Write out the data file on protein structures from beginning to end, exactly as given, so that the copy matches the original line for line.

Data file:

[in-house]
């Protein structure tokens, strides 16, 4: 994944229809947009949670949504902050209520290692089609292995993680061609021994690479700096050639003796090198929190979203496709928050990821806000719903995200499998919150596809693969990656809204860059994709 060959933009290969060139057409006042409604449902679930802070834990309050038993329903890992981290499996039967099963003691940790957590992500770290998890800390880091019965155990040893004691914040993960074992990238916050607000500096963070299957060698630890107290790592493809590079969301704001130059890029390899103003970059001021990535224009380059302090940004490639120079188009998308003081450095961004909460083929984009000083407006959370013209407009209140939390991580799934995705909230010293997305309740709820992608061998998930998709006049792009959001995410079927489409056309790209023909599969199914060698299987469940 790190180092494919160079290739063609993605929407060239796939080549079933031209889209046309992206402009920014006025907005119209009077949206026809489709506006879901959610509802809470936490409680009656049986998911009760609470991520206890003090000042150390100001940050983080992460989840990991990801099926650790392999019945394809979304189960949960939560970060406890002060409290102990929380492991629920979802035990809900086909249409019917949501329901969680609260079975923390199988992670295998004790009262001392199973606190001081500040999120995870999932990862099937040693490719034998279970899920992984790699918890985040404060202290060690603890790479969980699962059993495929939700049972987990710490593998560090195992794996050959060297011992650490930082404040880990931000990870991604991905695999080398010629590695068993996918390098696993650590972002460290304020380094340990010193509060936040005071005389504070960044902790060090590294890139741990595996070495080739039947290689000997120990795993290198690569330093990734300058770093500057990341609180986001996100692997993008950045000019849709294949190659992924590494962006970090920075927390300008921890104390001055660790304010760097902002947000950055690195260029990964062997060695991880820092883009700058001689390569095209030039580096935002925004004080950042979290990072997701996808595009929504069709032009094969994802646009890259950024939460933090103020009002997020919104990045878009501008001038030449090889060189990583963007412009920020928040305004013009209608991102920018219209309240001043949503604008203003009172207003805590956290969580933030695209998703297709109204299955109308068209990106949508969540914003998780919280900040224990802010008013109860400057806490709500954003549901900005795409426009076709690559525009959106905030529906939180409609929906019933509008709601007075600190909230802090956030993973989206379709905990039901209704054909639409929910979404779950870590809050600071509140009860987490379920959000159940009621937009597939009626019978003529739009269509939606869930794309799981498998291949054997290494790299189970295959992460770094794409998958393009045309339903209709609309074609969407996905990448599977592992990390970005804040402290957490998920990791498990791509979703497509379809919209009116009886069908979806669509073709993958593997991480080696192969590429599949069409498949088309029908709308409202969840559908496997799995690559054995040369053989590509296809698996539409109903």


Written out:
[in-house]
């Protein structure tokens, strides 16, 4: 994944229809947009949670949504902050209520290692089609292995993680061609021994690479700096050639003796090198929190979203496709928050990821806000719903995200499998919150596809693969990656809204860059994709 060959933009290969060139057409006042409604449902679930802070834990309050038993329903890992981290499996039967099963003691940790957590992500770290998890800390880091019965155990040893004691914040993960074992990238916050607000500096963070299957060698630890107290790592493809590079969301704001130059890029390899103003970059001021990535224009380059302090940004490639120079188009998308003081450095961004909460083929984009000083407006959370013209407009209140939390991580799934995705909230010293997305309740709820992608061998998930998709006049792009959001995410079927489409056309790209023909599969199914060698299987469940 790190180092494919160079290739063609993605929407060239796939080549079933031209889209046309992206402009920014006025907005119209009077949206026809489709506006879901959610509802809470936490409680009656049986998911009760609470991520206890003090000042150390100001940050983080992460989840990991990801099926650790392999019945394809979304189960949960939560970060406890002060409290102990929380492991629920979802035990809900086909249409019917949501329901969680609260079975923390199988992670295998004790009262001392199973606190001081500040999120995870999932990862099937040693490719034998279970899920992984790699918890985040404060202290060690603890790479969980699962059993495929939700049972987990710490593998560090195992794996050959060297011992650490930082404040880990931000990870991604991905695999080398010629590695068993996918390098696993650590972002460290304020380094340990010193509060936040005071005389504070960044902790060090590294890139741990595996070495080739039947290689000997120990795993290198690569330093990734300058770093500057990341609180986001996100692997993008950045000019849709294949190659992924590494962006970090920075927390300008921890104390001055660790304010760097902002947000950055690195260029990964062997060695991880820092883009700058001689390569095209030039580096935002925004004080950042979290990072997701996808595009929504069709032009094969994802646009890259950024939460933090103020009002997020919104990045878009501008001038030449090889060189990583963007412009920020928040305004013009209608991102920018219209309240001043949503604008203003009172207003805590956290969580933030695209998703297709109204299955109308068209990106949508969540914003998780919280900040224990802010008013109860400057806490709500954003549901900005795409426009076709690559525009959106905030529906939180409609929906019933509008709601007075600190909230802090956030993973989206379709905990039901209704054909639409929910979404779950870590809050600071509140009860987490379920959000159940009621937009597939009626019978003529739009269509939606869930794309799981498998291949054997290494790299189970295959992460770094794409998958393009045309339903209709609309074609969407996905990448599977592992990390970005804040402290957490998920990791498990791509979703497509379809919209009116009886069908979806669509073709993958593997991480080696192969590429599949069409498949088309029908709308409202969840559908496997799995690559054995040369053989590509296809698996539409109903």